This past summer, a group of tall ships came to Portland. It was the cause for great excitement and tens of thousands tried to claim their spot early to witness the spectacle of those ships under sail. Those weren’t original 18th-century ships. They were replicas. But that fact was of little consequence to those who attended and witnessed the beauty and majesty of it all.

People had been able to see for themselves what it must have been like in the age of sail, just as we will be able to see a slice of what life in Kennebunkport was like at that time, and no interpretive sign can replace the real thing.

That’s not to infer that we expect tens of thousands of people to throng to the Grist Mill. We expect that interested people will stop in as they do at the Kennebunkport Historical Society or Brick Store Museum. Most will already be in the town and this will be a stop along their way as they walk from the existing public parking lot to Dock Square.

We suspect that some of the visitors to the site will be tourists and we’re fine with that. Ours has been an economy based on tourism for over a century.

The Grist Mill park is not being lost. Quite the contrary, it is being made more beautiful and more historic. The launching of kayaks and canoes and other forms of passive recreation will continue on as always. In addition, important pieces of our town’s heritage will be celebrated.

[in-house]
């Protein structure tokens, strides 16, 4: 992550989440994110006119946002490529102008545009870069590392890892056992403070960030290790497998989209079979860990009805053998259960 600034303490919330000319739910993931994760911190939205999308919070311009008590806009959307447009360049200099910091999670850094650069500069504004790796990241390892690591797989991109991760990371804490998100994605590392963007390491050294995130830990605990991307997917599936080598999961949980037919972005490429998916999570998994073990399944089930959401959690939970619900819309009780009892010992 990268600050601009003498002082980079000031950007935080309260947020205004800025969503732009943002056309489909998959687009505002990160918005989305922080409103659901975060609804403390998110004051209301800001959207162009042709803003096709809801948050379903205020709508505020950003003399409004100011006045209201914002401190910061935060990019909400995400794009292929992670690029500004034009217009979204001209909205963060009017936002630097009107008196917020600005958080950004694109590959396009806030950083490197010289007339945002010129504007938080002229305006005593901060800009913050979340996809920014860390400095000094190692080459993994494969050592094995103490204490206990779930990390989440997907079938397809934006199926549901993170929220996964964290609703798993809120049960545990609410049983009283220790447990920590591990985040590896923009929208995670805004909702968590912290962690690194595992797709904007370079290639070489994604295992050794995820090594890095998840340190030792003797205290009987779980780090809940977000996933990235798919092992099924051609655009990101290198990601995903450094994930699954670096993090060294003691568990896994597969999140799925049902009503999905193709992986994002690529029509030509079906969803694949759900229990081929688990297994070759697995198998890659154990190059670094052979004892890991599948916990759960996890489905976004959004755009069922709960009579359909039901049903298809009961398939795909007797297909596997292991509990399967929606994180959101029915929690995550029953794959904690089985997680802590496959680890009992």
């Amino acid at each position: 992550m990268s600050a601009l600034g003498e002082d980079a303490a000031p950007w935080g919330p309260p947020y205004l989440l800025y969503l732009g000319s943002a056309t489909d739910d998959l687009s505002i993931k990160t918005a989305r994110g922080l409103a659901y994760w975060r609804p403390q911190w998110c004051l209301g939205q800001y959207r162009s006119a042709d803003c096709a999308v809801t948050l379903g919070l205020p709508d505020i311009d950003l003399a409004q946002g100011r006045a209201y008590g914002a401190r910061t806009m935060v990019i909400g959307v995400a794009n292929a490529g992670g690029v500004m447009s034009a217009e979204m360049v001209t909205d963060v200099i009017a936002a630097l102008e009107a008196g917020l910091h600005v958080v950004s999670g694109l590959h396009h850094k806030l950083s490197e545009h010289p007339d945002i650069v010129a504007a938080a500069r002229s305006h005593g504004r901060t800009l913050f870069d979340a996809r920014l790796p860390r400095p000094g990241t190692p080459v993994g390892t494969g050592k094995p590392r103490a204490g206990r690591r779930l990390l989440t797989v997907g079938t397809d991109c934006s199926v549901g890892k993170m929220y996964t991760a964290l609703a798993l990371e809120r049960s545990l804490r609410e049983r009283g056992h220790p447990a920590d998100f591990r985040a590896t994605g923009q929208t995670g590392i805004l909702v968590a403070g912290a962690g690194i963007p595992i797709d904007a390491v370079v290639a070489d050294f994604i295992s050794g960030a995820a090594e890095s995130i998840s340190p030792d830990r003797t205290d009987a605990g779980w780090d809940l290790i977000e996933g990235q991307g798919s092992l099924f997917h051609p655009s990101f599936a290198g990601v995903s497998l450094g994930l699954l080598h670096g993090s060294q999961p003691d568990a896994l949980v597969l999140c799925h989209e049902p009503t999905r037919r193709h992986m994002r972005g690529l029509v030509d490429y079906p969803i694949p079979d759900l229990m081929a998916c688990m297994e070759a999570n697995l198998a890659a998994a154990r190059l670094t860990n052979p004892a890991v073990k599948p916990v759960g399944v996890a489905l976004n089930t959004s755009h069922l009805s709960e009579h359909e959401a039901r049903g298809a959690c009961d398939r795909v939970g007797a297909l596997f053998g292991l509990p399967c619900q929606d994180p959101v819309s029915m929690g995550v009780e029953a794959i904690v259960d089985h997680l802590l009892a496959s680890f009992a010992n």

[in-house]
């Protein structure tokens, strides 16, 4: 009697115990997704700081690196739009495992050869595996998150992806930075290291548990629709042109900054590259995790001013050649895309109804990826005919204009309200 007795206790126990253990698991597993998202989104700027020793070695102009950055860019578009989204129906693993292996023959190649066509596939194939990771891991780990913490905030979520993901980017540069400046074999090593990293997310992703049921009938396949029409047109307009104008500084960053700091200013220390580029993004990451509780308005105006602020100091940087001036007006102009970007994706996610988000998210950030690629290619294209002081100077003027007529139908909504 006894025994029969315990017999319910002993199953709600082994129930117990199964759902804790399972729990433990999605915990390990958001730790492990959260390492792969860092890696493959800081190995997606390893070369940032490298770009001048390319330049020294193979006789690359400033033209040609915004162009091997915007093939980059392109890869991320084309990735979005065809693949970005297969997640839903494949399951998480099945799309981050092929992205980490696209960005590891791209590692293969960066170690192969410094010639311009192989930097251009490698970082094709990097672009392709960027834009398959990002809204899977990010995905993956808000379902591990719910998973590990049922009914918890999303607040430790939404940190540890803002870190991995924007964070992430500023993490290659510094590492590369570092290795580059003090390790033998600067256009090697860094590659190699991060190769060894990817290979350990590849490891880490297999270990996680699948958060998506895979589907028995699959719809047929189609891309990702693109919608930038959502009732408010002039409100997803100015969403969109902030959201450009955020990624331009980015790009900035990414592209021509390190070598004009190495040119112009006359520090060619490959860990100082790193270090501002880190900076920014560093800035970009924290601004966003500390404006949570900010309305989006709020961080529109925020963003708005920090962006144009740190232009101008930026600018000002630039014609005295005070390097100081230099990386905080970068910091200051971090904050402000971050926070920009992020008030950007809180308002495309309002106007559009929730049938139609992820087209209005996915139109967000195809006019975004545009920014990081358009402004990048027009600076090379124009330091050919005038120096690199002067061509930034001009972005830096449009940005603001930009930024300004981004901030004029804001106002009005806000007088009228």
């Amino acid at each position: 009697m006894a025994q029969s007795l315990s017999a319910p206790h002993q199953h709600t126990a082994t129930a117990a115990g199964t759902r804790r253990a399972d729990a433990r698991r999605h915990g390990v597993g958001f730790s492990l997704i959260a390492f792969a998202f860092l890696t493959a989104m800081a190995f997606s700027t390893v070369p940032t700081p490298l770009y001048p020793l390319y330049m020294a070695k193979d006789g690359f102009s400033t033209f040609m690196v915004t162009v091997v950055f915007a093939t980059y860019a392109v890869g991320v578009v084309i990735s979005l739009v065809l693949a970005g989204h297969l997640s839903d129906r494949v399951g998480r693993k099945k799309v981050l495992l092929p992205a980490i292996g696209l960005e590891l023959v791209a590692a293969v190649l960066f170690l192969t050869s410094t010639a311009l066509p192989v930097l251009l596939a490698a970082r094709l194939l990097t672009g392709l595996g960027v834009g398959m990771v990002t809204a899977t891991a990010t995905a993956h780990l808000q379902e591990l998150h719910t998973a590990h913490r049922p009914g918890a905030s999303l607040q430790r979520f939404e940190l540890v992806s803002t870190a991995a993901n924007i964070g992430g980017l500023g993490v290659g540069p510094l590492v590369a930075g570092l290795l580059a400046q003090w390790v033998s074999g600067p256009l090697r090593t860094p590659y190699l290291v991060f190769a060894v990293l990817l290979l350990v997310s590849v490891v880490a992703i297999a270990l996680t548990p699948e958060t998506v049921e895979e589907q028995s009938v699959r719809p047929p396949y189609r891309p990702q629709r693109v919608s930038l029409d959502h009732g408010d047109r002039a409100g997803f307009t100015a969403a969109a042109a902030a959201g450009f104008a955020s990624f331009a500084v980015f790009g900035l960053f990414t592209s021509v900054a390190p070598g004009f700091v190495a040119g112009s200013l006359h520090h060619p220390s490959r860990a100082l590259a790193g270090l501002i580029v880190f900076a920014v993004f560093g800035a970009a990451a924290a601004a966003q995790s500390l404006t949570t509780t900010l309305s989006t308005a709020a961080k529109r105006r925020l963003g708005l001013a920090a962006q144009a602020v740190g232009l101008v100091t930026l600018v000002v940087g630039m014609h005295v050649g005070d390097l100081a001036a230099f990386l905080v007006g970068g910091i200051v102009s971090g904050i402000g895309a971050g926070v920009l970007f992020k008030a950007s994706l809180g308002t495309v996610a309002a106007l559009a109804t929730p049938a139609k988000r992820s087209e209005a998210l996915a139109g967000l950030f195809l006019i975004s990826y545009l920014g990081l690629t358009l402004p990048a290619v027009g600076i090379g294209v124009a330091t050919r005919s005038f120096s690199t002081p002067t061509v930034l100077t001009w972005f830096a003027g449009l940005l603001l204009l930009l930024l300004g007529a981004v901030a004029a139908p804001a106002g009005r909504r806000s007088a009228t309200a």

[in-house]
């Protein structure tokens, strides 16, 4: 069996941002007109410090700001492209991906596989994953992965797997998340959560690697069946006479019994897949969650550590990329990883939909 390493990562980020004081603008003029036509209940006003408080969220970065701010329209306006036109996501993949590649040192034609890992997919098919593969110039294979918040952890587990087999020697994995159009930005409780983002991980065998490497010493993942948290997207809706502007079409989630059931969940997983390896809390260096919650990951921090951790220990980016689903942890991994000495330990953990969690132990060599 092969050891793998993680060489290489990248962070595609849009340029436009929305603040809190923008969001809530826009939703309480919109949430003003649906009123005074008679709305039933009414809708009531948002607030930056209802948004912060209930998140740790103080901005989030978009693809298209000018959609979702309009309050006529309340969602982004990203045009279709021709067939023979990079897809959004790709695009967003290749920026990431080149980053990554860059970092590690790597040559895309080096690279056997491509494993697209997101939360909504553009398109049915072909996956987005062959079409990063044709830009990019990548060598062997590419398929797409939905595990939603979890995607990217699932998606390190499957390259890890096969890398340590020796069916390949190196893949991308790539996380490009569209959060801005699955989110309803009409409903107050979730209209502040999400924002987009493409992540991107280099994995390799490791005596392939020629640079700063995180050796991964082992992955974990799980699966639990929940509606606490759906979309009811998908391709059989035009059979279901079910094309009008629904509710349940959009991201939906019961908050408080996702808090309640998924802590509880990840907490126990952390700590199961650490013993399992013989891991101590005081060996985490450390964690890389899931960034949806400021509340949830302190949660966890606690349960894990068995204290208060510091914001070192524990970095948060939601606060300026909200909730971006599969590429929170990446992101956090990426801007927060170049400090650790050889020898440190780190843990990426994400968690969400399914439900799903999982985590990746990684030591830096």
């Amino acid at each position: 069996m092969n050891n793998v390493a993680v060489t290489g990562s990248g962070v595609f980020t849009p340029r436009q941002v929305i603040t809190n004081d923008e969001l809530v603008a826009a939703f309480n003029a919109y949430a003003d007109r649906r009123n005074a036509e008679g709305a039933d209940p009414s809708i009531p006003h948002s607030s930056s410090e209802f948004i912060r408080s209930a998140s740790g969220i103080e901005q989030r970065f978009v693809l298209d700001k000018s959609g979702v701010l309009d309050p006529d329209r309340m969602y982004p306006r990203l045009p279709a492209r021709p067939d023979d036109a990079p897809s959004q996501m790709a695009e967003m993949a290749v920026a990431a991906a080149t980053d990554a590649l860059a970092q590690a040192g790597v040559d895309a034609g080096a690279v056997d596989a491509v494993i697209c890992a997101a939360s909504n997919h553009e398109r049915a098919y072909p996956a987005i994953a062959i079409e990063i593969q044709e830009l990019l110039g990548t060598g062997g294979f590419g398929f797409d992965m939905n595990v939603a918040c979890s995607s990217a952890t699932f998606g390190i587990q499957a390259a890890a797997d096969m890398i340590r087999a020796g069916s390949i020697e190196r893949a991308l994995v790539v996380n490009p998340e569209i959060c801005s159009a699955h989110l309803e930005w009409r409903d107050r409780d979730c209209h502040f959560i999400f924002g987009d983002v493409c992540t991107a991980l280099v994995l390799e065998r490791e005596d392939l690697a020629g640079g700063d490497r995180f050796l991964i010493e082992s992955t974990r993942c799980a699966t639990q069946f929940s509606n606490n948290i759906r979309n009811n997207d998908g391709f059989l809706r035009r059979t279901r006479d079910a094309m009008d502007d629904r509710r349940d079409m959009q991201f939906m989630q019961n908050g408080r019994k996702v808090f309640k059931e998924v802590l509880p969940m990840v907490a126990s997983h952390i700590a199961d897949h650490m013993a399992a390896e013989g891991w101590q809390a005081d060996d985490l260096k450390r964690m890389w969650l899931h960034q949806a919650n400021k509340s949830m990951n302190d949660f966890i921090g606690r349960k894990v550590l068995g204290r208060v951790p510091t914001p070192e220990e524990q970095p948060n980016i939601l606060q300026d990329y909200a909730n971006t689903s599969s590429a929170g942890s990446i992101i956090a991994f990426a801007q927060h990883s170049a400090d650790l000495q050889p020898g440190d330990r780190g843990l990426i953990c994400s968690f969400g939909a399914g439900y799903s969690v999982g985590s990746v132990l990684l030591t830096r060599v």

Throughout this long process the Trust has attempted to address our opponent’s concerns at every point possible and have willingly agreed to many conditions.

On-site parking will be limited to only 10 cars. Tour buses are not allowed on the grounds. The Heritage Center and Museum can only be open five days a week from 9 a.m. to 5 p.m. from May through October.

Our limited park lighting will be shut off by 6 p.m. Any functions can take place just within those hours. No weddings or wedding rehearsals will take place. No amplified music will be allowed, inside or out of the building.

The park itself is only open during daylight hours. Ultimately, some said that there were no conditions or compromises that they would agree to, thus the appeal that they are now asking others to pay for.

As for the trust, funds for the building and endowment of this special place have come from a special gift. That has allowed us to carry on the traditional missions of the trust as always. We continue to protect special places for the citizens and visitors to Kennebunkport, and provide them with special learning opportunities.

We continue to protect the beauty and character of our community. We continue to work so that no one will be shut out of those unique places that make our town loved by so many. We continue to grant public access to all of our properties. Our volunteers work tirelessly to monitor campsites and groom trails. All are open, all are respected and all who visit the properties are expected to treat both the property and the people that surround it with an equal respect.

We have found that the vast majority of people are grateful for what has been set aside for them, for our children and for those who will someday come to love this special place as we now do. We firmly believe that the building of the Grist Mill adds to the beauty and character of our community, that it can be run safely and quietly without adversely affecting the neighborhood, and that it has met every requirement.

Don’t be fooled. This is a great thing for our community! We thank you for your support.

Tom Bradbury and the Kennebunkport
Conservation Trust Board of Directors